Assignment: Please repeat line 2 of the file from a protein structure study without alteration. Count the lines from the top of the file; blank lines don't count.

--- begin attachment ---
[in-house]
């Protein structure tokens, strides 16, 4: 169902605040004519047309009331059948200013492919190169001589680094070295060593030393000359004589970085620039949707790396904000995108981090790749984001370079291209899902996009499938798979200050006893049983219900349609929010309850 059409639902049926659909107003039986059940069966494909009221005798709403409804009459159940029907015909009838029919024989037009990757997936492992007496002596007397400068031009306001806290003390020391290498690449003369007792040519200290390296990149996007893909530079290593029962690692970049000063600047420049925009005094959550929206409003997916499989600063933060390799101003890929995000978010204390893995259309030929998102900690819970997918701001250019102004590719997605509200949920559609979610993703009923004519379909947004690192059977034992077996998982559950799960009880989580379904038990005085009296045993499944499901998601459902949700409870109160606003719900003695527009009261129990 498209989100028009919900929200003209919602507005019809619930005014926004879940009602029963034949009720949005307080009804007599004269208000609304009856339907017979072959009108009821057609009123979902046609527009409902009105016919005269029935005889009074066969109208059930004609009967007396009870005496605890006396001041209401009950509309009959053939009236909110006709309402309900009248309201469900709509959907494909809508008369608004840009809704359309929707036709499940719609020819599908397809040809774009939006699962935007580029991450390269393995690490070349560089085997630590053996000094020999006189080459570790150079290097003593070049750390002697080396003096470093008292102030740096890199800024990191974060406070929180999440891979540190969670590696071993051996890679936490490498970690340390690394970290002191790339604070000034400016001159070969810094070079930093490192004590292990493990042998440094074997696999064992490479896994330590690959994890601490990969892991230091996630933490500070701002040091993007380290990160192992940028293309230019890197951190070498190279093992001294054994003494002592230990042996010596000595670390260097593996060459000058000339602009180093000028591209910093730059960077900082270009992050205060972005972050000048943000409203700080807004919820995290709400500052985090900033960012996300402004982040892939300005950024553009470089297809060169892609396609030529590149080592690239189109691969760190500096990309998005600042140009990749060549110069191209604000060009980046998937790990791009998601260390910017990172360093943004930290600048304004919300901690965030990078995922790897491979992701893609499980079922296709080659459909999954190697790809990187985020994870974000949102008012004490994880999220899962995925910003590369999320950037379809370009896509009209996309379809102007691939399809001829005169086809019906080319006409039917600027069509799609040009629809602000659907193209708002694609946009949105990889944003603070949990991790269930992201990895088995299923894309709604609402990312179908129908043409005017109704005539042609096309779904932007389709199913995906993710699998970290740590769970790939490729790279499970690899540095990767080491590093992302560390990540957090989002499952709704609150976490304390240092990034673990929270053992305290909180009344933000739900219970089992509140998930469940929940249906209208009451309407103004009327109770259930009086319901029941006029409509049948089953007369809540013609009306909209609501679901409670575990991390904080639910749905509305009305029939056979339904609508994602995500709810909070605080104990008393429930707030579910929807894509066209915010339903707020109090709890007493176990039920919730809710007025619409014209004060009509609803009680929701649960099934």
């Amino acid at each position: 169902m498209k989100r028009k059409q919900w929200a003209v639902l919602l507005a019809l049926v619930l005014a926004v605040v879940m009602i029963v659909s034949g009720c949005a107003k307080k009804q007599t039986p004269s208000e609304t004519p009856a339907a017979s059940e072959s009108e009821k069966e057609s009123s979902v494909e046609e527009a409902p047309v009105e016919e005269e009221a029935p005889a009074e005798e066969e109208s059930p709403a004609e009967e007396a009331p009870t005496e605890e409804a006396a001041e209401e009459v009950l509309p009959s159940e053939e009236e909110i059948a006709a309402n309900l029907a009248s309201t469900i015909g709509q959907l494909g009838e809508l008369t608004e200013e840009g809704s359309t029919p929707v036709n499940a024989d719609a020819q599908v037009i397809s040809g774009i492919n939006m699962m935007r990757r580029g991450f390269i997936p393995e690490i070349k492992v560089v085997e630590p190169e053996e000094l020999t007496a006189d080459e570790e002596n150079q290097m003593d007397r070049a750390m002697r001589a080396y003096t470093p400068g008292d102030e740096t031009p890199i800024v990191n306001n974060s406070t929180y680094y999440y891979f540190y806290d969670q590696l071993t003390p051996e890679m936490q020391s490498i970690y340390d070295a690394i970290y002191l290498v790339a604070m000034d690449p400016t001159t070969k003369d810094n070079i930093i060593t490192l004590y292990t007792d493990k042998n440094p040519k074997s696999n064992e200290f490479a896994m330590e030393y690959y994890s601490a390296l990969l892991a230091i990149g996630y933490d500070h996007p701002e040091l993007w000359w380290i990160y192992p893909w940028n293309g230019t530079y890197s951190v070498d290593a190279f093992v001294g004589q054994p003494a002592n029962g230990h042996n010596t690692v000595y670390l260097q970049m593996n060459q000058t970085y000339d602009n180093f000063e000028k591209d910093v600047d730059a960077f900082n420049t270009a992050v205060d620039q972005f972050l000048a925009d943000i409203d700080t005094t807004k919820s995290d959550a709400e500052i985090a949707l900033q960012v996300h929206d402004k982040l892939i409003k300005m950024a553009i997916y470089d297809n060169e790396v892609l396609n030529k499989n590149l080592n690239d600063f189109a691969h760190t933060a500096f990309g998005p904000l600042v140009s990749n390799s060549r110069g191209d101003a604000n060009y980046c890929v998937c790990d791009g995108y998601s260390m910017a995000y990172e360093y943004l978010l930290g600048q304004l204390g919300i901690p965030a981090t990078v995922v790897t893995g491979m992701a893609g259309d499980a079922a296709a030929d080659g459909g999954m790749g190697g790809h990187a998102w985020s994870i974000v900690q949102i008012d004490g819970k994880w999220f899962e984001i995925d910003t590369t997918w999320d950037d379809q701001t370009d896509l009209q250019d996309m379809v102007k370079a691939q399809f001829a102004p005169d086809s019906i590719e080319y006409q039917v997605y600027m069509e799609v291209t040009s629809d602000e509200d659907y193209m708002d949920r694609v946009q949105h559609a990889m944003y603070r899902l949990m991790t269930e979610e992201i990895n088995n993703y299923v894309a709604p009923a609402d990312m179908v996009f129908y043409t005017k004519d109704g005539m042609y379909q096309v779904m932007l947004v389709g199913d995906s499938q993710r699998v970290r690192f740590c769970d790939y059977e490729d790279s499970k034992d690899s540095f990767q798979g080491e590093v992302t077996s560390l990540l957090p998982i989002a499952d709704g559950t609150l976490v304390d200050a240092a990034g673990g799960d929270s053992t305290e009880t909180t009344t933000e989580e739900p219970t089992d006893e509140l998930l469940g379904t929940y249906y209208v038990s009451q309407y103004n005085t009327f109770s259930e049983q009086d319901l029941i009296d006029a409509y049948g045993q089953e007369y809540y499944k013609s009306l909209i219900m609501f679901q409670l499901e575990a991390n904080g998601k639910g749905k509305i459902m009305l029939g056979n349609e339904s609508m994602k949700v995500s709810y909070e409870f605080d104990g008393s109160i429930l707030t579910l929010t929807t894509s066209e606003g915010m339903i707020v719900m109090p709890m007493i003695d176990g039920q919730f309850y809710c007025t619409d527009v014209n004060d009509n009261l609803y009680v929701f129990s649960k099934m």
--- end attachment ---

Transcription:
């Protein structure tokens, strides 16, 4: 169902605040004519047309009331059948200013492919190169001589680094070295060593030393000359004589970085620039949707790396904000995108981090790749984001370079291209899902996009499938798979200050006893049983219900349609929010309850 059409639902049926659909107003039986059940069966494909009221005798709403409804009459159940029907015909009838029919024989037009990757997936492992007496002596007397400068031009306001806290003390020391290498690449003369007792040519200290390296990149996007893909530079290593029962690692970049000063600047420049925009005094959550929206409003997916499989600063933060390799101003890929995000978010204390893995259309030929998102900690819970997918701001250019102004590719997605509200949920559609979610993703009923004519379909947004690192059977034992077996998982559950799960009880989580379904038990005085009296045993499944499901998601459902949700409870109160606003719900003695527009009261129990 498209989100028009919900929200003209919602507005019809619930005014926004879940009602029963034949009720949005307080009804007599004269208000609304009856339907017979072959009108009821057609009123979902046609527009409902009105016919005269029935005889009074066969109208059930004609009967007396009870005496605890006396001041209401009950509309009959053939009236909110006709309402309900009248309201469900709509959907494909809508008369608004840009809704359309929707036709499940719609020819599908397809040809774009939006699962935007580029991450390269393995690490070349560089085997630590053996000094020999006189080459570790150079290097003593070049750390002697080396003096470093008292102030740096890199800024990191974060406070929180999440891979540190969670590696071993051996890679936490490498970690340390690394970290002191790339604070000034400016001159070969810094070079930093490192004590292990493990042998440094074997696999064992490479896994330590690959994890601490990969892991230091996630933490500070701002040091993007380290990160192992940028293309230019890197951190070498190279093992001294054994003494002592230990042996010596000595670390260097593996060459000058000339602009180093000028591209910093730059960077900082270009992050205060972005972050000048943000409203700080807004919820995290709400500052985090900033960012996300402004982040892939300005950024553009470089297809060169892609396609030529590149080592690239189109691969760190500096990309998005600042140009990749060549110069191209604000060009980046998937790990791009998601260390910017990172360093943004930290600048304004919300901690965030990078995922790897491979992701893609499980079922296709080659459909999954190697790809990187985020994870974000949102008012004490994880999220899962995925910003590369999320950037379809370009896509009209996309379809102007691939399809001829005169086809019906080319006409039917600027069509799609040009629809602000659907193209708002694609946009949105990889944003603070949990991790269930992201990895088995299923894309709604609402990312179908129908043409005017109704005539042609096309779904932007389709199913995906993710699998970290740590769970790939490729790279499970690899540095990767080491590093992302560390990540957090989002499952709704609150976490304390240092990034673990929270053992305290909180009344933000739900219970089992509140998930469940929940249906209208009451309407103004009327109770259930009086319901029941006029409509049948089953007369809540013609009306909209609501679901409670575990991390904080639910749905509305009305029939056979339904609508994602995500709810909070605080104990008393429930707030579910929807894509066209915010339903707020109090709890007493176990039920919730809710007025619409014209004060009509609803009680929701649960099934």